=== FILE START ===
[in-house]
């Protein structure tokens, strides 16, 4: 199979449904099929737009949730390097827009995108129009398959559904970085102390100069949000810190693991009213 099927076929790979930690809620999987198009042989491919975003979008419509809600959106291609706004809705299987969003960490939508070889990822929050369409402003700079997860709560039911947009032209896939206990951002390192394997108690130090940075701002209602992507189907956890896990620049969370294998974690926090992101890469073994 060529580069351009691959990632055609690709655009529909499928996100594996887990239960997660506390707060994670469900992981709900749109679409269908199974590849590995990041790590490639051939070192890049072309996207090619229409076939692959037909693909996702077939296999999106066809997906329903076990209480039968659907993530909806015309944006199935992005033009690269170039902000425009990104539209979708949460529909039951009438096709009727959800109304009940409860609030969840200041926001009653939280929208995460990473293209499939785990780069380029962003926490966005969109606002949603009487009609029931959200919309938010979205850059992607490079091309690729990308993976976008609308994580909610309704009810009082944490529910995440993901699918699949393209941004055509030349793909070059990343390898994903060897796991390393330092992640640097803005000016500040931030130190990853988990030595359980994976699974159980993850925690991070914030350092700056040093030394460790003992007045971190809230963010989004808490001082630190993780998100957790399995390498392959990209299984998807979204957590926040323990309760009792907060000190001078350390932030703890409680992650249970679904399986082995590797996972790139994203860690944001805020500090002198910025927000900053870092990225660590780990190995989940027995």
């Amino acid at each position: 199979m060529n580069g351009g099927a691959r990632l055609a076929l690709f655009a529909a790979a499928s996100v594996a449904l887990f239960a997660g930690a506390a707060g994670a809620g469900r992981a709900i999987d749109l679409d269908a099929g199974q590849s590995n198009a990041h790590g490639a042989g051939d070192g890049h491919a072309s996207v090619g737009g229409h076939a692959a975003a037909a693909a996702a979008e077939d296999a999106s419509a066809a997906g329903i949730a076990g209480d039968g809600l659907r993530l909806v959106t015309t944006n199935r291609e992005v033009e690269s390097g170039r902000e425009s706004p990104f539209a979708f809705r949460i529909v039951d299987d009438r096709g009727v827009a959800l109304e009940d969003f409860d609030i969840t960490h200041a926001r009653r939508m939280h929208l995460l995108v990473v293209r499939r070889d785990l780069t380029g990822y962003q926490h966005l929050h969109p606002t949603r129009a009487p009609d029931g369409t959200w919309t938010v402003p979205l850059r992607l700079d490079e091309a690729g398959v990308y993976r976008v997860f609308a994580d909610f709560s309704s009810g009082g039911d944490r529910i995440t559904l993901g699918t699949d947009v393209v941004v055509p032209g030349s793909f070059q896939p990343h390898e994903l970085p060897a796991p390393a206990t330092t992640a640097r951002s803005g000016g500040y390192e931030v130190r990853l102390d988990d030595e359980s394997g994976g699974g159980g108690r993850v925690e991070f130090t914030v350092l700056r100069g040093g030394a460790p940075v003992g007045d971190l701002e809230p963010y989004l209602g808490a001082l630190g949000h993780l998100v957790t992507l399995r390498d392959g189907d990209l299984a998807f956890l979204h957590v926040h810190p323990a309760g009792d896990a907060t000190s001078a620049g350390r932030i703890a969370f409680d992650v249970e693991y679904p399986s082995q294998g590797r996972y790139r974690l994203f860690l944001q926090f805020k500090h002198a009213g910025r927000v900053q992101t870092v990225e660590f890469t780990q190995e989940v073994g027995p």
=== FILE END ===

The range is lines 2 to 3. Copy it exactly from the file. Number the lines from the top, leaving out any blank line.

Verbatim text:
């Protein structure tokens, strides 16, 4: 199979449904099929737009949730390097827009995108129009398959559904970085102390100069949000810190693991009213 099927076929790979930690809620999987198009042989491919975003979008419509809600959106291609706004809705299987969003960490939508070889990822929050369409402003700079997860709560039911947009032209896939206990951002390192394997108690130090940075701002209602992507189907956890896990620049969370294998974690926090992101890469073994 060529580069351009691959990632055609690709655009529909499928996100594996887990239960997660506390707060994670469900992981709900749109679409269908199974590849590995990041790590490639051939070192890049072309996207090619229409076939692959037909693909996702077939296999999106066809997906329903076990209480039968659907993530909806015309944006199935992005033009690269170039902000425009990104539209979708949460529909039951009438096709009727959800109304009940409860609030969840200041926001009653939280929208995460990473293209499939785990780069380029962003926490966005969109606002949603009487009609029931959200919309938010979205850059992607490079091309690729990308993976976008609308994580909610309704009810009082944490529910995440993901699918699949393209941004055509030349793909070059990343390898994903060897796991390393330092992640640097803005000016500040931030130190990853988990030595359980994976699974159980993850925690991070914030350092700056040093030394460790003992007045971190809230963010989004808490001082630190993780998100957790399995390498392959990209299984998807979204957590926040323990309760009792907060000190001078350390932030703890409680992650249970679904399986082995590797996972790139994203860690944001805020500090002198910025927000900053870092990225660590780990190995989940027995």
């Amino acid at each position: 199979m060529n580069g351009g099927a691959r990632l055609a076929l690709f655009a529909a790979a499928s996100v594996a449904l887990f239960a997660g930690a506390a707060g994670a809620g469900r992981a709900i999987d749109l679409d269908a099929g199974q590849s590995n198009a990041h790590g490639a042989g051939d070192g890049h491919a072309s996207v090619g737009g229409h076939a692959a975003a037909a693909a996702a979008e077939d296999a999106s419509a066809a997906g329903i949730a076990g209480d039968g809600l659907r993530l909806v959106t015309t944006n199935r291609e992005v033009e690269s390097g170039r902000e425009s706004p990104f539209a979708f809705r949460i529909v039951d299987d009438r096709g009727v827009a959800l109304e009940d969003f409860d609030i969840t960490h200041a926001r009653r939508m939280h929208l995460l995108v990473v293209r499939r070889d785990l780069t380029g990822y962003q926490h966005l929050h969109p606002t949603r129009a009487p009609d029931g369409t959200w919309t938010v402003p979205l850059r992607l700079d490079e091309a690729g398959v990308y993976r976008v997860f609308a994580d909610f709560s309704s009810g009082g039911d944490r529910i995440t559904l993901g699918t699949d947009v393209v941004v055509p032209g030349s793909f070059q896939p990343h390898e994903l970085p060897a796991p390393a206990t330092t992640a640097r951002s803005g000016g500040y390192e931030v130190r990853l102390d988990d030595e359980s394997g994976g699974g159980g108690r993850v925690e991070f130090t914030v350092l700056r100069g040093g030394a460790p940075v003992g007045d971190l701002e809230p963010y989004l209602g808490a001082l630190g949000h993780l998100v957790t992507l399995r390498d392959g189907d990209l299984a998807f956890l979204h957590v926040h810190p323990a309760g009792d896990a907060t000190s001078a620049g350390r932030i703890a969370f409680d992650v249970e693991y679904p399986s082995q294998g590797r996972y790139r974690l994203f860690l944001q926090f805020k500090h002198a009213g910025r927000v900053q992101t870092v990225e660590f890469t780990q190995e989940v073994g027995p």